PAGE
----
After an unsuccessful attempt to resolve the present discovery dispute through mediation on October 12, 2010, plaintiff Smith was directed to file a motion to compel, and the parties submitted briefs on the issue. After examining those briefs, the Court will grant the motion for the reasons expressed below.
This is a product liability action in which plaintiff Smith alleges that he was injured by a defective ladder manufactured by Krause and sold by defendant Home Depot. In the motion to compel, Smith seeks discovery from Home Depot on past claims of incidents involving Krause ladders. Specifically, Smith seeks disclosure of the "event description" information contained in Home Depot's database corresponding to claims listed in the Krause ladder past claims spreadsheet already provided by Home Depot. Home Depot objects, claiming that the request is too broad and irrelevant since the claims cover all uses and types of Krause ladders, not just those involved in this case. Home Depot also argues that the request is overly burdensome.
The Federal Rules of Civil Procedure creates a "broad right of discovery" because "wide access to relevant facts serves the integrity and fairness of the judicial process by promoting the search for the truth." Epstein v. MCA, Inc., 54 F.3d 1422, 1423 (9th Cir. 1995) (quotations omitted). Litigants "may obtain discovery regarding any matter, not privileged, that is relevant to the claim or defense of any party." See Fed.R.Civ.P. 26(b)(1). Relevant information for purposes of discovery is information "reasonably calculated to lead to the discovery of admissible evidence." Id.
The 2000 amendments to Rule 26 created two categories of discoverable information, one as a matter of right and one conditional on proof of good cause. The Committee Notes to Rule 26 indicate that discovery of similar incidents falls under the category of discovery available as a matter of right, and is not dependent on a showing of good cause: "A variety of types of information not directly pertinent to the incident in suit could be relevant to the claims or defenses raised in a given action. For example, other incidents of the same type, or involving the same product, could be properly discoverable under the revised standard." Thus, under Rule 26, evidence of similar incidents is discoverable even if not admissible so long as it is reasonably calculated to lead to the discovery of admissible evidence.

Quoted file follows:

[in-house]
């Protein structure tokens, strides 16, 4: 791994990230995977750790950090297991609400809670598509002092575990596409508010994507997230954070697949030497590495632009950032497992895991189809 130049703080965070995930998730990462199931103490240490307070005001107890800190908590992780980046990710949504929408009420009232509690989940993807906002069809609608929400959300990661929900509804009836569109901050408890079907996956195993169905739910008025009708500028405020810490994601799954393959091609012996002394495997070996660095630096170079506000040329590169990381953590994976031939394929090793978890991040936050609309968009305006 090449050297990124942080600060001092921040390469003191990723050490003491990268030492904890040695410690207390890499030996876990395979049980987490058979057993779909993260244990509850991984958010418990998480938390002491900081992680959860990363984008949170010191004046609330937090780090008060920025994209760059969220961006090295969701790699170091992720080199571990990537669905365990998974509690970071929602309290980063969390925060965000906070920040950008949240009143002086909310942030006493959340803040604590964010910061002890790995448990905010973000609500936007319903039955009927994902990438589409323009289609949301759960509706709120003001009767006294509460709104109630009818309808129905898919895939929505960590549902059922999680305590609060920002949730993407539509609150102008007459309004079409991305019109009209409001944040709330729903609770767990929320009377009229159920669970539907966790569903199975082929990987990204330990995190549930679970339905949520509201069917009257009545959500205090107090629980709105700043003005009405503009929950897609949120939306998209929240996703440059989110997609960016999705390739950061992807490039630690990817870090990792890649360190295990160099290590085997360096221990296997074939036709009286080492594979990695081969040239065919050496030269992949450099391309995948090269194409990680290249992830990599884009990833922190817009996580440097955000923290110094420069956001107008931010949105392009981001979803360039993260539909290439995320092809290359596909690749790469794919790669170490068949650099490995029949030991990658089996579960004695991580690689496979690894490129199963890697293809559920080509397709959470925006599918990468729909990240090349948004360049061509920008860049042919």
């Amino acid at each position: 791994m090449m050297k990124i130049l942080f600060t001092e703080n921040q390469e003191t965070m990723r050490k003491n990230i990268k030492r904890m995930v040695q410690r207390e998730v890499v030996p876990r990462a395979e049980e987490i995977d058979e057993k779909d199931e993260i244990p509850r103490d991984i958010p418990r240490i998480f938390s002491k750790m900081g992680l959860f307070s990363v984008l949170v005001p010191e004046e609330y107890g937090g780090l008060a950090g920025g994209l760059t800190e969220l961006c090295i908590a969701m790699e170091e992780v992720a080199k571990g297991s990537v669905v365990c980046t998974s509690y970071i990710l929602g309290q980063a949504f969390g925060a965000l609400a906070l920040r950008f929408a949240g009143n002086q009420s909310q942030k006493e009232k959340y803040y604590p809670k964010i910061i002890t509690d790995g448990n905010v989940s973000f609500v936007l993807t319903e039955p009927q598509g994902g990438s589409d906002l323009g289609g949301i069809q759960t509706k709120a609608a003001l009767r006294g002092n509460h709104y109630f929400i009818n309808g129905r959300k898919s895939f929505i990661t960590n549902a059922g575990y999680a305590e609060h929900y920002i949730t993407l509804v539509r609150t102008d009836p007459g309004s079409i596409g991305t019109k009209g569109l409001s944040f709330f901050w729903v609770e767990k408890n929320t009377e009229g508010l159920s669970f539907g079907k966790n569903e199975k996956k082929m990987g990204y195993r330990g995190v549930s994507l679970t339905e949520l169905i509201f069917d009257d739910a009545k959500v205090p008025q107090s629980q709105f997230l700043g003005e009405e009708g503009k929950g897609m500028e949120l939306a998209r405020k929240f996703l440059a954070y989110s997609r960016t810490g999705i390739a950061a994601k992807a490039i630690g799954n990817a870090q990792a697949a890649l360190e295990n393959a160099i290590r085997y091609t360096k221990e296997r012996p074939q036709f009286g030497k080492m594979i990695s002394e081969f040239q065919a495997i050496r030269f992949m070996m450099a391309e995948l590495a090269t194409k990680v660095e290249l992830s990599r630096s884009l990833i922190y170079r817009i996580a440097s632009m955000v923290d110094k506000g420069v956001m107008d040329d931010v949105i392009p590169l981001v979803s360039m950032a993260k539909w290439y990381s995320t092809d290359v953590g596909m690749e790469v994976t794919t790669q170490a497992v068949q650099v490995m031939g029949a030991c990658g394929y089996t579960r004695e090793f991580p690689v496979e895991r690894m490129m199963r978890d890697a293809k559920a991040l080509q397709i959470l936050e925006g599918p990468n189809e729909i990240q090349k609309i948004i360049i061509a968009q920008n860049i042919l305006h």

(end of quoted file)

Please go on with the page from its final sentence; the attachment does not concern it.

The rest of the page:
Home Depot argues that the information sought is too broad and irrelevant to the present case because Home Depot sold Krause Multi-Matic ladders of different lengths and with different locking mechanisms, and that each model's susceptibility to the specific defect alleged in this case varies dramatically. These arguments, however, bear on whether the past claims are admissible, not on whether they are discoverable.
The law on discovery concerning similar incidents relevant to a claim or defense does not require that the similar incidents be identical to be relevant. The Committee Notes on Rule 26 plainly suggest that incidents "of the same type, or involving the same product" are discoverable under the rule. All the claims included on the past claims spreadsheet involved folding Krause ladders with a hinged release bar. See Plf Br. at 2; Workman Depo. 28:1-2 (past claims spreadsheet contained results of search performed with terms "Krause," "ladder," "articulating," and "multimatic"). It is reasonable to believe that within this group of claims is the possibility of a claim involving factual circumstances identical to Smith's or claims with some identical characteristics — similar claims that may lead to the discovery of admissible evidence.
Even if the event descriptions do not reveal an identical case, the broad discovery rules in federal court allow Smith a chance, albeit reasonably calculated, to search for admissible evidence. Smith identifies at least four areas of admissible evidence that his request is reasonably calculated to lead him to find.
Home Depot also argues that their database does not contain the information necessary to establish that the claims were the same or similar to Smith's. But through discovery, Smith does not seek to establish whether the claims were, in fact, the same or similar but seeks to discover evidence that will be admissible at trial. The request does not need to uncover admissible evidence itself, but merely lead to the discovery of admissible evidence. Even if the information necessary to establish that the claim was similar is not contained within the event description, it is reasonable to believe that the event descriptions will lead to the discovery of the necessary information. Therefore, for purposes of discovery, the event descriptions of the past Krause ladder claims are relevant and must be disclosed.